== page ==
Running backs are probably the most affected skill position based on coaching changes. It’s not often anymore that you see a coach who prefers to ride a workhorse running back out there for 300+ carries in a season. Looking at the coach’s preference for utilizing a feature back or a committee approach is crucial. Also, understanding the dynamics of past RB committees is equally important. Three-headed monster committees can bring death to fantasy value when you have an early-down back, passing-down back, and goal-line back all in the mix.
Andy Reid is again another good example of a coach who has preferred to have a bell-cow RB lead the backfield. On the opposite side, Doug Pederson has used a heavy committee approach at RB that has included three-to-four different RBs featured at a relatively even split of touches. Sometimes he may simply just ride the hot hand.
What is interesting about this is that Pederson was Reid’s offensive coordinator in Kansas City from 2013-15 before becoming the head coach of the Eagles. You often hear the term “coaching tree” used when referencing situations like this, but what we have seen from a fantasy perspective is that you can’t always use that coaching tree to predict how a new coach will utilize players on his own team. Pederson has still been successful with the running game, finishing top 12 in the league in rushing yards two of the last three seasons, but again, that has only amounted to, at best, an RB24 finish on his offense, while Reid has given us a top-12 RB in six of the last nine seasons.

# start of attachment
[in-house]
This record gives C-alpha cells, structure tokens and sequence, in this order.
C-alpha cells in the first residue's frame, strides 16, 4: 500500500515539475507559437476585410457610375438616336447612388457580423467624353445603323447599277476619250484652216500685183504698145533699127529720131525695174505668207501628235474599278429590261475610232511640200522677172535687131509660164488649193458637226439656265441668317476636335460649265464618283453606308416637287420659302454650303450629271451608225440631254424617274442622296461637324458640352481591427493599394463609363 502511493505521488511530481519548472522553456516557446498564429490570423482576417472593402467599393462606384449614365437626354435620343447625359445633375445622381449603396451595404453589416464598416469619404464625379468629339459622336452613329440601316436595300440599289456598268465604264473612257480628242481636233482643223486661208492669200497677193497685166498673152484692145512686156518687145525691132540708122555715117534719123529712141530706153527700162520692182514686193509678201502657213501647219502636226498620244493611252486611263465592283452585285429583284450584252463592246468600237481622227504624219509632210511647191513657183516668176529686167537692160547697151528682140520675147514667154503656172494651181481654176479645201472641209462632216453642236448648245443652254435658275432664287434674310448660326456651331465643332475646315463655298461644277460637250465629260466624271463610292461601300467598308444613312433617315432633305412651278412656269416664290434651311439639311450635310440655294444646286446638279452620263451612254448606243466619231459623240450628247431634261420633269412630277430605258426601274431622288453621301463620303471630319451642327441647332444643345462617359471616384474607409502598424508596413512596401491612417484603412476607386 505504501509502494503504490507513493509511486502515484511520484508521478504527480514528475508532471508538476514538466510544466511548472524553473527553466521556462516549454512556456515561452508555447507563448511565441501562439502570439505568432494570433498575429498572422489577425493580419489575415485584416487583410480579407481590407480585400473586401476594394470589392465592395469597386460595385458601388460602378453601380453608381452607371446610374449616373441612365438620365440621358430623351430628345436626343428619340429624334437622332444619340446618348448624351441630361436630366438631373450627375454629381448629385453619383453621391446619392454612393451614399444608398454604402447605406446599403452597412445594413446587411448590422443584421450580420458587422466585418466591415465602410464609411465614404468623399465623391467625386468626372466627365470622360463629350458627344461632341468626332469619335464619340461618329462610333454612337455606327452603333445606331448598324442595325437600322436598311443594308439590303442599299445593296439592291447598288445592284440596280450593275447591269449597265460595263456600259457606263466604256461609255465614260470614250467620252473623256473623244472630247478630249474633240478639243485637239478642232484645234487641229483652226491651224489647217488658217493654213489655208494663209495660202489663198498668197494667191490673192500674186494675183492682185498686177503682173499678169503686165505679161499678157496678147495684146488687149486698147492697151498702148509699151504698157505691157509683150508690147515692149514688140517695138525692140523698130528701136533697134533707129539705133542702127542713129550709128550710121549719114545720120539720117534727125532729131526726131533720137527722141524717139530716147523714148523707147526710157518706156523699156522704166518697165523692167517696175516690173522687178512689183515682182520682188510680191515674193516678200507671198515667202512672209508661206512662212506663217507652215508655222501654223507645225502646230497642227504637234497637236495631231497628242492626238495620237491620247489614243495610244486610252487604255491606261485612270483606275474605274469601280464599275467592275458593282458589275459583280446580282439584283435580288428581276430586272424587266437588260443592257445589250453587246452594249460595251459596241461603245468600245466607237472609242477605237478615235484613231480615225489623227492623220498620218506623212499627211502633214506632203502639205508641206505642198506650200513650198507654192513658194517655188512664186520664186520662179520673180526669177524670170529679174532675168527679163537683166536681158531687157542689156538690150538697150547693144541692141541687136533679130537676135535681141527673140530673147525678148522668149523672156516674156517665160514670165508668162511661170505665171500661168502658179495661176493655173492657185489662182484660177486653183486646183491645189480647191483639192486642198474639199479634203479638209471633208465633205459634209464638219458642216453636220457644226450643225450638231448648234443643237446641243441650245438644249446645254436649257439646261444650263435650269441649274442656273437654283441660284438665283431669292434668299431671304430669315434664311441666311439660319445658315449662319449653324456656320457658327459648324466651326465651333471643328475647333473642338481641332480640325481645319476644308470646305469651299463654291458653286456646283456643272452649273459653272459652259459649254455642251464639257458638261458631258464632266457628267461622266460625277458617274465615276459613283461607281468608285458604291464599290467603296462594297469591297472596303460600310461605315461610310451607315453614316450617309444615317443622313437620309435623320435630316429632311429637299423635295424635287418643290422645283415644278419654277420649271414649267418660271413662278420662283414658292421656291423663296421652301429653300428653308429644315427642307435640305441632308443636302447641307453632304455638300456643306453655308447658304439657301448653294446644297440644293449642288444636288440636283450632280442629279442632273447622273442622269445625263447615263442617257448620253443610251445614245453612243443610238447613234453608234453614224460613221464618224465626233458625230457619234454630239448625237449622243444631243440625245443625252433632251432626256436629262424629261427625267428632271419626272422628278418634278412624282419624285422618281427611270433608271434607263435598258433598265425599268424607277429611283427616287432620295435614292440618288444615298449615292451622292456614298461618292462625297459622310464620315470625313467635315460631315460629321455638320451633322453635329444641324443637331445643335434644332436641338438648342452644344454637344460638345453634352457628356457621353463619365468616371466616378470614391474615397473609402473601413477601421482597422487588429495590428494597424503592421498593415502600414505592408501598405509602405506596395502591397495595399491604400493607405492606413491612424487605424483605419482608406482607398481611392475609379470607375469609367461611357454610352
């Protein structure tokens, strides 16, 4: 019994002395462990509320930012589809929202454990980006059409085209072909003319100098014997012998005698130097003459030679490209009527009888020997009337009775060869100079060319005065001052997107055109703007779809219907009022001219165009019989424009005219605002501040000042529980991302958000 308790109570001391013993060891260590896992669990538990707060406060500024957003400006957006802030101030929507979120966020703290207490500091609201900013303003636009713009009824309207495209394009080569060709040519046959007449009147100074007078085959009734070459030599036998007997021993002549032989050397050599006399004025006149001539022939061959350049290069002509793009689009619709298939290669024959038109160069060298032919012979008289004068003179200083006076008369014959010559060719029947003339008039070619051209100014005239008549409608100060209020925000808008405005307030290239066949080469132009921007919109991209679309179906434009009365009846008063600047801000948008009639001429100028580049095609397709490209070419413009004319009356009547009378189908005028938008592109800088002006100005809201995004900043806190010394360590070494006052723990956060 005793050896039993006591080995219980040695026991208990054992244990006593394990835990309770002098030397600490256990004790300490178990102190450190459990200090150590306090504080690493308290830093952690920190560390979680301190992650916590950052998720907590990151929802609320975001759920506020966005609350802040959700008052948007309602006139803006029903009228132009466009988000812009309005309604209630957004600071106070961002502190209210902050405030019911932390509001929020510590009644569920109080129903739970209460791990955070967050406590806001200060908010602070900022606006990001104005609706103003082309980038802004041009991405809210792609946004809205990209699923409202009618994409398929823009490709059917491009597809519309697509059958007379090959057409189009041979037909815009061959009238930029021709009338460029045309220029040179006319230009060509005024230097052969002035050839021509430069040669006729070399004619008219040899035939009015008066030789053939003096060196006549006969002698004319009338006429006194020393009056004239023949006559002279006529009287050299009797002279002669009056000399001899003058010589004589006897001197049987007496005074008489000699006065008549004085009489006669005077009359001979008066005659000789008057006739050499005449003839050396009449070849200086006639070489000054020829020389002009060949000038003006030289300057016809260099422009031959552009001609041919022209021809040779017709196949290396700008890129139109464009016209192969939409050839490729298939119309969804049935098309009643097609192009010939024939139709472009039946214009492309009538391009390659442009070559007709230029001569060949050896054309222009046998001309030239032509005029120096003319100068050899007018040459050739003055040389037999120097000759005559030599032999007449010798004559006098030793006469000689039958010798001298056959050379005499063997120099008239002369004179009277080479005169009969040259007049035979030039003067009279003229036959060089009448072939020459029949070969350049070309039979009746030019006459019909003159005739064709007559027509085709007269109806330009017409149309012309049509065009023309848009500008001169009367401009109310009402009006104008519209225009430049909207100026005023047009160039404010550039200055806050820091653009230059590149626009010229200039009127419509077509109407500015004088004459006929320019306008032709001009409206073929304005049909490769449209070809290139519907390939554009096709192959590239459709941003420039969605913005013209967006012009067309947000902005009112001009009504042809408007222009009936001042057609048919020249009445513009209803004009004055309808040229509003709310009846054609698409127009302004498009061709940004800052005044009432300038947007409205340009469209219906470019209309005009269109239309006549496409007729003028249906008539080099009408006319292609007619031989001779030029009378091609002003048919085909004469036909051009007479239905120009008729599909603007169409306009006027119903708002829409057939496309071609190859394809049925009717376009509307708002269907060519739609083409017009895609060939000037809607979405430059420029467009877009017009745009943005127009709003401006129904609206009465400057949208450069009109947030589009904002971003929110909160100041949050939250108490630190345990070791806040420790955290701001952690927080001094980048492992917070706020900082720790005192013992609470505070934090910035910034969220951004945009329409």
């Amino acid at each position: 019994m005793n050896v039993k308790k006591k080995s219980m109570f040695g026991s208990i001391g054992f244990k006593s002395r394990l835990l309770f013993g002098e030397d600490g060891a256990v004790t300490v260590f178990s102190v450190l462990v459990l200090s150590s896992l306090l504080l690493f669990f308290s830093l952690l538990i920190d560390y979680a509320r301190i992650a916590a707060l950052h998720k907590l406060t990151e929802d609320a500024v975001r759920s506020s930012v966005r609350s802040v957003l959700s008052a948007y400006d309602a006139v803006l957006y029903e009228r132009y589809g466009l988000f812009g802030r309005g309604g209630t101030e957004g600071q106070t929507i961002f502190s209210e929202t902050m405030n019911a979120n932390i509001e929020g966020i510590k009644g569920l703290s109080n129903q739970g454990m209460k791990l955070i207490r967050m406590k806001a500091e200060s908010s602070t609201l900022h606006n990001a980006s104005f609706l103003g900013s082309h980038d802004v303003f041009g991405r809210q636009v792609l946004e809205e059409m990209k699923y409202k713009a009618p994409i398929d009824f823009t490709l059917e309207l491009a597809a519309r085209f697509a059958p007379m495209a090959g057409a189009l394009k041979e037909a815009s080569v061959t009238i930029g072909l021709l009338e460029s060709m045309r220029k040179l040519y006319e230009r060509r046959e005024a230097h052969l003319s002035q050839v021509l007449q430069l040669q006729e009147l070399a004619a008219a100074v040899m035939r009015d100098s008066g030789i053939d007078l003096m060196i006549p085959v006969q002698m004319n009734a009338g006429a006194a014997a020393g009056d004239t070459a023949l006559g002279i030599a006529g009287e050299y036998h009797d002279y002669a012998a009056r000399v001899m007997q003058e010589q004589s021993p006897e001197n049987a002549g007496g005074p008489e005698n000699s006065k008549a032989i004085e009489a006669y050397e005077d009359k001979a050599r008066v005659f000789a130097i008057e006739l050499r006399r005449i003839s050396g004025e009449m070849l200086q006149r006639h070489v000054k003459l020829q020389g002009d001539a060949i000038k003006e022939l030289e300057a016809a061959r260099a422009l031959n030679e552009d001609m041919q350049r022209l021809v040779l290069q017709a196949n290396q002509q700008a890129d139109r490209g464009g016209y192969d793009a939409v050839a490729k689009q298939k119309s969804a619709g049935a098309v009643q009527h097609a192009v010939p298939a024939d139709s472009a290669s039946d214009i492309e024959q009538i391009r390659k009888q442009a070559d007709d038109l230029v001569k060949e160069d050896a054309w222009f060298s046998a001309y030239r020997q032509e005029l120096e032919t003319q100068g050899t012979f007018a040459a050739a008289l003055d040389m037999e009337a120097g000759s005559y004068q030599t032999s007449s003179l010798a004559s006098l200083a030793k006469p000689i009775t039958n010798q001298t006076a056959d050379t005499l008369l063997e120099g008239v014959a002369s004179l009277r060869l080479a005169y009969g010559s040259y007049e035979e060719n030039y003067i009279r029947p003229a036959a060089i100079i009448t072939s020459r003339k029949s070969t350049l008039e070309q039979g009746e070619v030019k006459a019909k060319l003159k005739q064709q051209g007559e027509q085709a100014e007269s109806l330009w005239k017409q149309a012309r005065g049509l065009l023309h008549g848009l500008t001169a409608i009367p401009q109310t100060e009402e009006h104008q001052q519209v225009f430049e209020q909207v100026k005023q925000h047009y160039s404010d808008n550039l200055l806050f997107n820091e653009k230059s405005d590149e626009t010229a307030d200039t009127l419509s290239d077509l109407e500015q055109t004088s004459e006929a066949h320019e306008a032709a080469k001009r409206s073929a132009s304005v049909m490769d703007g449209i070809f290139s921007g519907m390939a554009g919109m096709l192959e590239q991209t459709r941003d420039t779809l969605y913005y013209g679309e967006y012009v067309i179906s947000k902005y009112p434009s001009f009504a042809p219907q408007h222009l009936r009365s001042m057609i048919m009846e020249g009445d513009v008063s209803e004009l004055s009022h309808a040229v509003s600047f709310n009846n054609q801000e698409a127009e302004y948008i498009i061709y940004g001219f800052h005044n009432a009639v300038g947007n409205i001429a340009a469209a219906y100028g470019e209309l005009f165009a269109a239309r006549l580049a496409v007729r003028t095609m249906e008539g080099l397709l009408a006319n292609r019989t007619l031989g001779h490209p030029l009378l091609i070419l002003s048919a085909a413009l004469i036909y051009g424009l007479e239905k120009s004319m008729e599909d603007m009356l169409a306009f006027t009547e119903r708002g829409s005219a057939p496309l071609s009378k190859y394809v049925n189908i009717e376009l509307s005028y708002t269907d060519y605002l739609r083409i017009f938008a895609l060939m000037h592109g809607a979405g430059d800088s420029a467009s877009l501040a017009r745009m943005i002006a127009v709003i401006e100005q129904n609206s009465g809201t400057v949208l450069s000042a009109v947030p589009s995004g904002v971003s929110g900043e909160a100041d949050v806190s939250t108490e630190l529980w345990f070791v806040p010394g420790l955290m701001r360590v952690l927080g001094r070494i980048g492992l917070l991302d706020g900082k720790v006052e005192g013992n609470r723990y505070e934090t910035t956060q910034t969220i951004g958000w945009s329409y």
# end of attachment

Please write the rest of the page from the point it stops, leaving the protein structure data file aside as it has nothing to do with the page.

Another maddening thing we see from coaches that affects fantasy performance is their inability to properly utilize RBs or their decision to use a committee when there is a clear leader at their disposal. We have seen recent examples of this in Green Bay as former head coach Mike McCarthy refused to treat Aaron Jones as the lead back he deserved to be. Another recent example of improper RB usage was on full display when Steve Wilks and Mike McCoy refused to use David Johnson properly in the passing game, which is where he thrived in recent years. These are traits to remember when coaches take over a team.